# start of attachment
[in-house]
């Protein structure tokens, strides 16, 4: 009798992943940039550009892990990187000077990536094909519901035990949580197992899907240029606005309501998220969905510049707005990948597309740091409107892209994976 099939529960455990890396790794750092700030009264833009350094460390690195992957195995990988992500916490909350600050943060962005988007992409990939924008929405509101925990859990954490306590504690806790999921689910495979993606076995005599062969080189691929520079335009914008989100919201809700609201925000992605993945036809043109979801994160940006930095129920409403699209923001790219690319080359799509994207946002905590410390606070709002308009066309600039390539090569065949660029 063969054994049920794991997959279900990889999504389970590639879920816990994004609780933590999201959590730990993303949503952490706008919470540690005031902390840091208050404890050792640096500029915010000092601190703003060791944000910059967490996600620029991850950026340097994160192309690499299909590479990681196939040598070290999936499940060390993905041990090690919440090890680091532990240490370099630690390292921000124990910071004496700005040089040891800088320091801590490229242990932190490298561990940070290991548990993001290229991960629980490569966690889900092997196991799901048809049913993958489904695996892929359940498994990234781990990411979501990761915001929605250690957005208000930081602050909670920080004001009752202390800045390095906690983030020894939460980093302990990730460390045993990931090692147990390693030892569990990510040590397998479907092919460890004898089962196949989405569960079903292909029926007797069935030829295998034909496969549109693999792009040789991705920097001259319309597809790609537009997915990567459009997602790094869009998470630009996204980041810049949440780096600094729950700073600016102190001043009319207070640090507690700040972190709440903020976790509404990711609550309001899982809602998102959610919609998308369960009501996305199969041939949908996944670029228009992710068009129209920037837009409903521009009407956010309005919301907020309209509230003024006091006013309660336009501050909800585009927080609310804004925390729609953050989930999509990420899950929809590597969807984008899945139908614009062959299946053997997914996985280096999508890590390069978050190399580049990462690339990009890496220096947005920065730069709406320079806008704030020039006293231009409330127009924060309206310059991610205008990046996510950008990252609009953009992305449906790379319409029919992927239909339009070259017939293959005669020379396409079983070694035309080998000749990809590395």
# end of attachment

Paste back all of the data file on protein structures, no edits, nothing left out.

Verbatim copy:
[in-house]
């Protein structure tokens, strides 16, 4: 009798992943940039550009892990990187000077990536094909519901035990949580197992899907240029606005309501998220969905510049707005990948597309740091409107892209994976 099939529960455990890396790794750092700030009264833009350094460390690195992957195995990988992500916490909350600050943060962005988007992409990939924008929405509101925990859990954490306590504690806790999921689910495979993606076995005599062969080189691929520079335009914008989100919201809700609201925000992605993945036809043109979801994160940006930095129920409403699209923001790219690319080359799509994207946002905590410390606070709002308009066309600039390539090569065949660029 063969054994049920794991997959279900990889999504389970590639879920816990994004609780933590999201959590730990993303949503952490706008919470540690005031902390840091208050404890050792640096500029915010000092601190703003060791944000910059967490996600620029991850950026340097994160192309690499299909590479990681196939040598070290999936499940060390993905041990090690919440090890680091532990240490370099630690390292921000124990910071004496700005040089040891800088320091801590490229242990932190490298561990940070290991548990993001290229991960629980490569966690889900092997196991799901048809049913993958489904695996892929359940498994990234781990990411979501990761915001929605250690957005208000930081602050909670920080004001009752202390800045390095906690983030020894939460980093302990990730460390045993990931090692147990390693030892569990990510040590397998479907092919460890004898089962196949989405569960079903292909029926007797069935030829295998034909496969549109693999792009040789991705920097001259319309597809790609537009997915990567459009997602790094869009998470630009996204980041810049949440780096600094729950700073600016102190001043009319207070640090507690700040972190709440903020976790509404990711609550309001899982809602998102959610919609998308369960009501996305199969041939949908996944670029228009992710068009129209920037837009409903521009009407956010309005919301907020309209509230003024006091006013309660336009501050909800585009927080609310804004925390729609953050989930999509990420899950929809590597969807984008899945139908614009062959299946053997997914996985280096999508890590390069978050190399580049990462690339990009890496220096947005920065730069709406320079806008704030020039006293231009409330127009924060309206310059991610205008990046996510950008990252609009953009992305449906790379319409029919992927239909339009070259017939293959005669020379396409079983070694035309080998000749990809590395």